Our first stock of pads arrived in 2013, and the first thing I did was to contact a charity who were sending a shipment of essentials, coincidentally to the same refugee camp that I’d read about in that magazine in the airport in Lahore. As soon as I mentioned that I wanted to donate sanitary pads to be taken to the camp, the guy on the phone said “Ah sister, I’m afraid our truck is already full of highly essential items such as food and clothing, maybe we can take your sanitary items next time.” He obviously didn’t realise that sanitary items are utterly essential to women. I went down to the collection centre to see him. I explained that no matter what happens to these women, and how bad things get for them, they’re still going to get their periods every month. At first he was shocked that I’d mentioned periods, but I asked him to imagine that those women were his sister, or mother, or wife, or daughter. He began to cry. He said “ I can’t believe that we’ve missed such an important element of aid.” Suffice to say, he sent a big truck of our products straight to the camp.

The issue is, I have to have that same conversation with every charity I speak to. Even with another charity that I went to Lebanon with in August, and helped to facilitate the distribution of items amongst women in this vast refugee camp, the charity saw it as a one-off special project. They all use the term “feminine hygiene items” as a way of avoiding having to say “period” or “menstruation”. There’s such a stigma and lack of knowledge around menstruation in every culture, that we have to overcome. There’s a lot of work to do.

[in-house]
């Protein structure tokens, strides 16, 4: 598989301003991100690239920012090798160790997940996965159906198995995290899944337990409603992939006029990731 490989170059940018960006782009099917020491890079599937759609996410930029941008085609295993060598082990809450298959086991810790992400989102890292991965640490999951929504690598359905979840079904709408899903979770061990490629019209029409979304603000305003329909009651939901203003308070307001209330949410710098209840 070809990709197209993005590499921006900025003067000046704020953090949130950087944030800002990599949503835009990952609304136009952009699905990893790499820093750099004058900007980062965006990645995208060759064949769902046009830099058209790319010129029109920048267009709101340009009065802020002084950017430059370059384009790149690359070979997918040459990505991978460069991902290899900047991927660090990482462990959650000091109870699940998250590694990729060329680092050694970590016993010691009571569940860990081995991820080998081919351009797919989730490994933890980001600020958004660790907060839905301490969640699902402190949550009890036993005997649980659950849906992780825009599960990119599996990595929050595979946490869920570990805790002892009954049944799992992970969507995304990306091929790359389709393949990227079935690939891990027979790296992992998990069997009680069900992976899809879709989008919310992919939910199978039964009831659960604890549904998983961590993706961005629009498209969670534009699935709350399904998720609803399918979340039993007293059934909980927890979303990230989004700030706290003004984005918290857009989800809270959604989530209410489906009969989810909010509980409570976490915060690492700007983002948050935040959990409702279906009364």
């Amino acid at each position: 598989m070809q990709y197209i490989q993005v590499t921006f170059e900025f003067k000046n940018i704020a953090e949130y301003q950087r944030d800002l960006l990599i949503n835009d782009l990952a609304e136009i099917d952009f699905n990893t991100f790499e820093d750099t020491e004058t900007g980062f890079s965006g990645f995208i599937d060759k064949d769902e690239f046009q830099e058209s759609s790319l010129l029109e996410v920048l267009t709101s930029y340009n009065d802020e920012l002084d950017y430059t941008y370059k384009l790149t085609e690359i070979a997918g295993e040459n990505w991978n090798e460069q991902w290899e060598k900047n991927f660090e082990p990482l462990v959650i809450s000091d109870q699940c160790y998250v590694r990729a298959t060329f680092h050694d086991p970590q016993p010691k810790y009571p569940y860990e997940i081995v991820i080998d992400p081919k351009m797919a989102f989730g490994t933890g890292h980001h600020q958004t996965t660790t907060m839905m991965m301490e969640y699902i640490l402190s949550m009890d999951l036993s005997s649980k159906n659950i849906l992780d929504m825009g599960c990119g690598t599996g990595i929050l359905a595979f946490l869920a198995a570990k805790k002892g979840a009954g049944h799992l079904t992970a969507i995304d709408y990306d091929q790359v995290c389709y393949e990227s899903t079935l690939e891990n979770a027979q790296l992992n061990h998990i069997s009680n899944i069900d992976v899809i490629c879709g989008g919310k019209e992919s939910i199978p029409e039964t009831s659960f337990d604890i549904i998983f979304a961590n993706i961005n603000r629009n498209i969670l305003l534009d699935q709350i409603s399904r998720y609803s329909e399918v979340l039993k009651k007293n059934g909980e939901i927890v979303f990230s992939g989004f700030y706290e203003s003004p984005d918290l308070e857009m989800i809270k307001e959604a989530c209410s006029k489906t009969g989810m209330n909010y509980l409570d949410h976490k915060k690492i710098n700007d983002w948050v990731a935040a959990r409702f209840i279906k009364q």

The level of demand for the products is going up in this country currently, due to the cost of living crisis. It was when I was in Lebanon that I had the idea to try and address this in a more efficient way, because we were inundated and overwhelmed by the level of need. We needed to find a better and more eco-friendly way of meeting the demand. Groups (such as schools or companies) would collect period products and send them to me so that I could distribute them to the needy. We were also being contacted by organisations who were asking for the products, and finally we were in contact with the people suffering who directly needed sanitary items. I needed to simplify the communication and processes between all these groups. I came up with the idea for an app, Period Angels. If you’re an organisation (such as a charity or food bank), you can create an account and state what items you have, and what you need. You then pop up on a map of your local area. If you’re a group collecting products for donation, you can create a profile and see what local organisations exist and what they need exactly. If you’re someone who personally needs the products, you just go on the app and see where you can collect period products near you. It simplifies the process, and cuts down on CO2 emissions as there’s not as much need for transport. It will also build relationships between people, and raise awareness locally about this issue.

In the meantime, customers of Gift Wellness know that every time they purchase a product, they’re helping women in crisis. I’m also writing a book called “The Gift” which is the story of my journey from tragedy to creating this beautiful project that I’m so proud of. I hope to carry on growing the project and continuing to help women in crisis, whether they’re in refugee camps abroad or right on our doorstep.

Gift donates sanitary pads to women in crisis with each purchase of their products. Readers of The Rooftop can get 20% off at Gift by using the code: Rooftop20